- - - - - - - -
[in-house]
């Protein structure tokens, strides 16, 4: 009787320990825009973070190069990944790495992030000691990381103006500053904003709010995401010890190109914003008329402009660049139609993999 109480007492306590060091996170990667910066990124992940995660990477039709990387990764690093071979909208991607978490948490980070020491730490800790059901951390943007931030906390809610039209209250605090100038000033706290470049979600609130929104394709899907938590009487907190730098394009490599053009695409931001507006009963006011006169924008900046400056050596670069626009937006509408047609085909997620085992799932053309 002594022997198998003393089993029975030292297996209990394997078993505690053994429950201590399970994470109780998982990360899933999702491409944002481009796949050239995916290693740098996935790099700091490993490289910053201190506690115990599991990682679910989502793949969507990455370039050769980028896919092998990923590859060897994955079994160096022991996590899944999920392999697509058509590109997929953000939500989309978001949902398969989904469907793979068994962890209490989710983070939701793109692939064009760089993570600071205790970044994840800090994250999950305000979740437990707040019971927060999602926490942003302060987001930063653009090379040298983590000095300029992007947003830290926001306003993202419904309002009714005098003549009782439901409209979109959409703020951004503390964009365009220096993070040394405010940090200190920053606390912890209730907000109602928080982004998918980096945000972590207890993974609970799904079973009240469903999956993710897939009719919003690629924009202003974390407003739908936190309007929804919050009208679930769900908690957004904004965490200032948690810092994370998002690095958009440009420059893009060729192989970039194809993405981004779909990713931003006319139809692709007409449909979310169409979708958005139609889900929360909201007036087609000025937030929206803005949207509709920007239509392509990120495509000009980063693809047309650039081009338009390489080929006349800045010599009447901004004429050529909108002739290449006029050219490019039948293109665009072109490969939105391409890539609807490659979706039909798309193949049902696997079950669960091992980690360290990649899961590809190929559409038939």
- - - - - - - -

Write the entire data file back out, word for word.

[in-house]
């Protein structure tokens, strides 16, 4: 009787320990825009973070190069990944790495992030000691990381103006500053904003709010995401010890190109914003008329402009660049139609993999 109480007492306590060091996170990667910066990124992940995660990477039709990387990764690093071979909208991607978490948490980070020491730490800790059901951390943007931030906390809610039209209250605090100038000033706290470049979600609130929104394709899907938590009487907190730098394009490599053009695409931001507006009963006011006169924008900046400056050596670069626009937006509408047609085909997620085992799932053309 002594022997198998003393089993029975030292297996209990394997078993505690053994429950201590399970994470109780998982990360899933999702491409944002481009796949050239995916290693740098996935790099700091490993490289910053201190506690115990599991990682679910989502793949969507990455370039050769980028896919092998990923590859060897994955079994160096022991996590899944999920392999697509058509590109997929953000939500989309978001949902398969989904469907793979068994962890209490989710983070939701793109692939064009760089993570600071205790970044994840800090994250999950305000979740437990707040019971927060999602926490942003302060987001930063653009090379040298983590000095300029992007947003830290926001306003993202419904309002009714005098003549009782439901409209979109959409703020951004503390964009365009220096993070040394405010940090200190920053606390912890209730907000109602928080982004998918980096945000972590207890993974609970799904079973009240469903999956993710897939009719919003690629924009202003974390407003739908936190309007929804919050009208679930769900908690957004904004965490200032948690810092994370998002690095958009440009420059893009060729192989970039194809993405981004779909990713931003006319139809692709007409449909979310169409979708958005139609889900929360909201007036087609000025937030929206803005949207509709920007239509392509990120495509000009980063693809047309650039081009338009390489080929006349800045010599009447901004004429050529909108002739290449006029050219490019039948293109665009072109490969939105391409890539609807490659979706039909798309193949049902696997079950669960091992980690360290990649899961590809190929559409038939």